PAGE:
A friend just gave me a mature in-ground fuschia that she'd dug up. I don't
know the exact species, but probably a hybrid or f. magellanica.
The root ball is about 12x18" (30x45 cm) and 6" (15 cm) deep, and there are
about 40 stems that have been trimmed back to 15" (37 cm).
I'd been planning to plant this fairly deep, with lots of mulch, but a
neighbor says that it will die and I should keep it in the garage over
winter (watering a little once a month), then plant after last frost.
What's the best approach? I'm in the Seattle WA USA area (USDA zone 8;
Sunset zone 5).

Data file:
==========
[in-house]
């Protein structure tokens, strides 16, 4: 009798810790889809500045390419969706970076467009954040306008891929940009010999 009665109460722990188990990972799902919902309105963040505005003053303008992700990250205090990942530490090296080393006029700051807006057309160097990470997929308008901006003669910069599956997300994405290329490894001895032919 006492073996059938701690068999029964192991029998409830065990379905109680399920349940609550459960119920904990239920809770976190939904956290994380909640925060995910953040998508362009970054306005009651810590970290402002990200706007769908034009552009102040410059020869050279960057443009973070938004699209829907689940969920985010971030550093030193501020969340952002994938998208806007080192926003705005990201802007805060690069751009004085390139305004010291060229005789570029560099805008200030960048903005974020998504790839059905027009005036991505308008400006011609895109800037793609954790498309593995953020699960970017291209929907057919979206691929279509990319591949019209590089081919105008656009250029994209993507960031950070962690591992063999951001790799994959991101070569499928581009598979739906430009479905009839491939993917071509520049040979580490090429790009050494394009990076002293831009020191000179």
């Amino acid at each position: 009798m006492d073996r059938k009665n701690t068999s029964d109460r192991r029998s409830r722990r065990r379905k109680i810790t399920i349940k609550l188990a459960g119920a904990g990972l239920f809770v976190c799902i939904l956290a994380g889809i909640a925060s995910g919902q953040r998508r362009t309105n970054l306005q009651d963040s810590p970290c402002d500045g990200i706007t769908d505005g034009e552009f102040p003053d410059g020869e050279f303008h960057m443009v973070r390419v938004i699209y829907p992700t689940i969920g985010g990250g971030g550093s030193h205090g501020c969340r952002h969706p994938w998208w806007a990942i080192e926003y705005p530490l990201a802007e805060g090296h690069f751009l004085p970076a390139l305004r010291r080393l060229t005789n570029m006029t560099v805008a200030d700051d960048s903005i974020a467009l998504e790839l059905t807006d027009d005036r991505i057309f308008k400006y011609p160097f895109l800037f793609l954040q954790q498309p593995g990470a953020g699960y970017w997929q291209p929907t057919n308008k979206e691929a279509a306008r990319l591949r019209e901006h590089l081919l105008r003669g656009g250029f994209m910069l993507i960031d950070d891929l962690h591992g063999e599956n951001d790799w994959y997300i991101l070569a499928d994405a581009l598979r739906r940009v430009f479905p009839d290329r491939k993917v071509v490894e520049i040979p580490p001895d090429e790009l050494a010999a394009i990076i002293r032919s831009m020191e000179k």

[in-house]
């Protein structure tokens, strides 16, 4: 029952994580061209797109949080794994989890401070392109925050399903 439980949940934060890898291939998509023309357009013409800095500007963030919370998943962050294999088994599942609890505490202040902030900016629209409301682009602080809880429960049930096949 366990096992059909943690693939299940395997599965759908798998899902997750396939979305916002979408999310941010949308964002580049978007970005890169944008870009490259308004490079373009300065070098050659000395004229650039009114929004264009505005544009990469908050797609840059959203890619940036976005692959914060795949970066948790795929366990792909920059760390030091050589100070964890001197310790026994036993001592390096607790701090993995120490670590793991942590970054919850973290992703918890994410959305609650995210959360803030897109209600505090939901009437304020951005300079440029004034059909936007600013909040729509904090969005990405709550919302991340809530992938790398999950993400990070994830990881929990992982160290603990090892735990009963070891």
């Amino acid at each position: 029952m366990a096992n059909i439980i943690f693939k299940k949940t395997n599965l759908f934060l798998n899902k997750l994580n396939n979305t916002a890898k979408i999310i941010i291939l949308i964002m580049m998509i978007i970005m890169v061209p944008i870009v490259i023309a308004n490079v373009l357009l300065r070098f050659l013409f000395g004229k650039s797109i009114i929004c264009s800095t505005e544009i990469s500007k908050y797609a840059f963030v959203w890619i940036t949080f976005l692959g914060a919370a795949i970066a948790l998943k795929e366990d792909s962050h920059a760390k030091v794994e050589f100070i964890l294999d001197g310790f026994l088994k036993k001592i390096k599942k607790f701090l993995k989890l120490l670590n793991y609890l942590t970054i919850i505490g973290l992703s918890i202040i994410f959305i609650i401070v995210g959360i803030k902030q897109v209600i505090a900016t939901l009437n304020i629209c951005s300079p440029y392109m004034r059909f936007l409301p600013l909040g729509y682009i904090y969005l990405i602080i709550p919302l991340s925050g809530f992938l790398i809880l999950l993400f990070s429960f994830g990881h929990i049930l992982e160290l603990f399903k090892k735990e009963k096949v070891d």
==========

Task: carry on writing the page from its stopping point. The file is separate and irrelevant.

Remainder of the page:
What should I do with all those stems?
Should I divide the root ball?
Thanks for your help...
F. magellanica is garden-hardy in the Puget Sound area, needing full sun
or partial sun, not flowering well in shade in this zone. Autumn is an
okay time of the year to transplant one into its permanent location. It
will not be entirely dormant in winter, will not require heavy mulching,
but will begin repairing its root system starting immediately.
If it is not F. magellanica it probably wouldn't be garden-hardy through
winters no matter when planted; it'd be a container plant that could be
taken to protection each winter or treated as annuals. But F. magellanica
"hardy fuchsia" really is a hardy fuchsia.
-paghat the ratgirl
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